I along with a few friends have been on guard for most of the week anticipating people who really didn’t know our friend to start positing her face amongst purple ribbons and candles, inspirational quotes, or phrases like Crohn’s Warrior, or purple butterflies referencing flying with angels or other butterflies. She hated with a capital H-A-T-E-D that stuff. Thankfully, not too much of that has happened. However, the few who have disrespected our request to remove the purple swag have made it pretty painful to deal with.
Our friend was such a private a person that we didn’t learn of her actual age or birthday *gasp* until we caught it on a picture of a hospital bracelet that she forgot to crop out before sending it to us. She accepted defeat graciously.
I truly do not feel right typing this story out; it doesn’t feel real. Several friends have texted the question “Is this real?” over the past week, and each time I have to respond back to them, “Yes, very”.
I guess I’m writing this for two reasons — partly to diminish the denial that many of us are still feeling; as well as a way to lay the facts out while keeping her dignity intact, because so many people have questions and let their minds wander.
To put it simply we can all agree that the clot caused her death. It wasn’t just Crohn’s disease alone that took her away.
Whenever a young- and vibrant-looking person with a like disease who is somewhat known in an online health community passes it becomes a very sensitive time for all community members. Even those who didn’t personally know the person (who has passed on) take this loss very hard for their own personal reasons. Grief knows no boundaries.
These losses leave everyone (patients, as well as their friends and family members) emotionally raw; vulnerable even. It’s not out of the ordinary for them / their loved ones to wonder “Could it happen to me / them too?”
In short, more than likely it will not happen. Crohn’s isn’t known for taking lives in the same manner many terminal diseases are. Months ago, our friend made a flyby comment that she “could just as easily get hit by a bus instead.” I was neither amused nor comforted. This comment came from someone who had beaten the reaper a few times already. So, I would like to emphasize to those of you out there in our Inflammatory Bowel Disease (IBD) Community — regardless of having Crohn’s disease or ulcerative colitis — Crohn’s can contribute to someone’s death, but IBD doesn’t have a high mortality rate. It just doesn’t.
So, if you see a post online, or an article floating around that says something like “Crohn’s Kills” or “Crohn’s has taken the life of another warrior..,” go ahead and take what you just saw with a grain of salt and know that there are multiple circumstances involved.
Don’t forget to check out Jaime’s blog here.
Keeping a blog current takes a lot of work and content. As many of you know, I’ve had a lot of trouble writing as often as I should in order to keep the blog up to date. After a lot of thought, I decided that I could use help writing on the blog and interacting with Caring for Crohn’s readers.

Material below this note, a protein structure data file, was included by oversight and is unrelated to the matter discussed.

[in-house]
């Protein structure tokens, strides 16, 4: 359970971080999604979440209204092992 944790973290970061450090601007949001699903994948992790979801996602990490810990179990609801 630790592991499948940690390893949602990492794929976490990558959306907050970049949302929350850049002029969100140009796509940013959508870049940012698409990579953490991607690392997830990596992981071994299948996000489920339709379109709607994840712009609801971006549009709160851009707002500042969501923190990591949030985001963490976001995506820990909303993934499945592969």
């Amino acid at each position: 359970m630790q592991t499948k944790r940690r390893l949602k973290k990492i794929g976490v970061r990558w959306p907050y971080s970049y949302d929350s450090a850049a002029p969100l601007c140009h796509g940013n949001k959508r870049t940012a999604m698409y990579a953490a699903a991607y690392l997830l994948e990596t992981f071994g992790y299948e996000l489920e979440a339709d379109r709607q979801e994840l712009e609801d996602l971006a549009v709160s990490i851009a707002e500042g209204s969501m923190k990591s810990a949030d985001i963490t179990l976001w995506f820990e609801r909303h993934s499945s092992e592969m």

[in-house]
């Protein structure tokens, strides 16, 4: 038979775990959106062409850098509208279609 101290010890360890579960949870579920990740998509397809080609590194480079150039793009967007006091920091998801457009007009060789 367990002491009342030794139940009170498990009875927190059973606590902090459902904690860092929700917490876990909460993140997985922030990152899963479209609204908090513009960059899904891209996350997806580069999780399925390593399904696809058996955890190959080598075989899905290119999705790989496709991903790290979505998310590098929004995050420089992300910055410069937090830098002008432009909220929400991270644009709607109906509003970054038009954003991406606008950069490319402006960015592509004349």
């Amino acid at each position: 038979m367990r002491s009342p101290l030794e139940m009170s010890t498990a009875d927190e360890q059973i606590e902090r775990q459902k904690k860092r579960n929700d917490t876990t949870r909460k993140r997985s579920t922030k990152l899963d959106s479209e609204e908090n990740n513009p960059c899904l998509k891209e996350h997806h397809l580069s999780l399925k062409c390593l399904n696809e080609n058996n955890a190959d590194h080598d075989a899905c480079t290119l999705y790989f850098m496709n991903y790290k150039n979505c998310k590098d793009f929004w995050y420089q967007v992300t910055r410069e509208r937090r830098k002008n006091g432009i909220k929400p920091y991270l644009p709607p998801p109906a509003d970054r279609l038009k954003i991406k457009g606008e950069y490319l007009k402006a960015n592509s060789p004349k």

So I am incredibly excited to announce that my friend Rosanne will be joining Caring for Crohn’s as a new contributor!
I first met Rosanne in 2013 through the Crohn’s & Colitis Foundation of America’s Greater New York City Chapter’s Communication’s Committee (man that’s a mouthful). Rosanne was diagnosed with ulcerative colitis in 2006. She is very active in the IBD community, not only on the communications committee with me but also as a volunteer with Staten Island support groups and a Take Steps participant. She is a public relations professional, a Disney enthusiast, and a new mom to an adorable five month old baby boy.
Rosanne will be blogging here about her experience with ulcerative colitis and as a new mom with an inflammatory bowel disease as well as general information about IBD. You can follow her on Twitter at @RoeMoPR.
Please join me in welcoming Rosanne to the Caring for Crohn’s family!
Today, May 19, marks the observance of World IBD Day, a day led by patient organizations across four continents to raise awareness and educate the public about inflammatory bowel diseases. Around the world, more than 5 million people live with Crohn’s disease and ulcerative colitis, two debilitating digestive diseases that have detrimental effects on patients physically, emotionally, financially, and more. I know that my blog has been stagnant for months, but I figured today was a great day to return to it.
On World IBD Day last year, I talked about feeling defeated by the lack of progress being made for IBD patients. I was feeling pessimistic after the passing of a young IBD patient and a segment on a major news station that confused IBD with IBS. After a lot of thinking, I decided this year I wanted to be more optimistic.
I just returned from spending four days in Washington, D.C. as part of the IBD Social Circle, the online movement dedicated to bridging communications gaps and inspiring and educating the IBD community. While there, I got to spend time with some incredible IBD activists, like Ally Bain (the girl behind Ally’s Law/Restroom Access Act), Laura of Mangia Paleo, Brian of the Intense Intestines Foundation, Stephanie of The Stolen Colon, and so many more. I also was provided the opportunity to attend Digestive Disease Week, the world’s largest gathering of physicians and researchers in gastroenterology, hepatology, endoscopy, and gastrointestinal surgery. After spending a weekend surrounded by strong, passionate advocates and bloggers talking about Crohn’s disease and ulcerative colitis, I decided that this year’s post would be dedicated to thanks.